An elegant convergence? The constitutional entrenchment of 'jurisdictional error' review in Australia

Young, Simon and Murray, Sarah (2011) An elegant convergence? The constitutional entrenchment of 'jurisdictional error' review in Australia. Oxford University Commonwealth Law Journal, 11 (2). pp. 117-142. ISSN 1472-9342

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In 2010 the Australian High Court overturned a state health and safety prosecution by means of a constitutional law advance not seen since the free speech cases and the Kable decision of the mid 1990s. Pursuant to this decision, Kirk v Industrial Court (NSW), the core supervisory jurisdiction of the Australian state Supreme Courts (over jurisdictional error) is now constitutionally protected against legislative ouster. In the ensuing rush of interest in this constitutional extension, the role and readiness of the other partner to the emerging public law collaboration—administrative law and its notoriously unsteady notion of 'jurisdictional error' has been somewhat neglected. This article attempts to draw together the threads of the constitutional development behind Kirk, and then proceeds to reassess the increasingly pivotal notion of jurisdictional error. It examines the High Court's recent forays into this administrative law conundrum, attempts to re-phrase the problem as a tension between 'internal' and 'external' approaches, and seeks to construct a solution.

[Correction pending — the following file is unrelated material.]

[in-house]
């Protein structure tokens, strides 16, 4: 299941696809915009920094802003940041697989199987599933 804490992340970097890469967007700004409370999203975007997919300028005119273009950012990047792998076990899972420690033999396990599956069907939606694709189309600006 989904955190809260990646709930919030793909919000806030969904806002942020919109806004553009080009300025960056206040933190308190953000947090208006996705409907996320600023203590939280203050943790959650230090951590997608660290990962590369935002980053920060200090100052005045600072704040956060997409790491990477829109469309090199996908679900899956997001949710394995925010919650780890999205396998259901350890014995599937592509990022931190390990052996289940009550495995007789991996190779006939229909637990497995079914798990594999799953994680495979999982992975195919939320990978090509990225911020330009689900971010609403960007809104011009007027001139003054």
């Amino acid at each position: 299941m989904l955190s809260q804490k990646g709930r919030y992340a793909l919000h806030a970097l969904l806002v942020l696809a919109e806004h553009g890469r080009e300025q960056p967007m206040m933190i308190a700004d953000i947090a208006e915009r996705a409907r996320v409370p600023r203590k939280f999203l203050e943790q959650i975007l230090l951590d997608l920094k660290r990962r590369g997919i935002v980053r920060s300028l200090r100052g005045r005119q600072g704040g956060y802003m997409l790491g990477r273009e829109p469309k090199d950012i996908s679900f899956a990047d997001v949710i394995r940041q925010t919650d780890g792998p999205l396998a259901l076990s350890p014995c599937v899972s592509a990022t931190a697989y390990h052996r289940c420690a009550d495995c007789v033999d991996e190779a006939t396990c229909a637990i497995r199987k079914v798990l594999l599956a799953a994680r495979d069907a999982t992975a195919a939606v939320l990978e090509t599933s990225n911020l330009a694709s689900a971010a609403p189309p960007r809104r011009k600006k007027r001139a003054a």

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Item Type: Article (Commonwealth Reporting Category C)
Refereed: Yes
Item Status: Live Archive
Additional Information: © Hart Publishing, Oxford and its content may not be copied or emailed to multiple sites or posted to a listserv without the copyright holder's express written permission. However, users may print, download, or email articles for individual use.
Faculty/School / Institute/Centre: Historic - Faculty of Business and Law - School of Law
Date Deposited: 24 Jul 2014 07:41
Last Modified: 30 Jan 2017 06:27
Fields of Research : 18 Law and Legal Studies > 1801 Law > 180108 Constitutional Law
18 Law and Legal Studies > 1801 Law > 180120 Legal Institutions (incl. Courts and Justice Systems)
18 Law and Legal Studies > 1801 Law > 180103 Administrative Law
Socio-Economic Objective: C Society > 94 Law, Politics and Community Services > 9404 Justice and the Law > 940499 Justice and the Law not elsewhere classified

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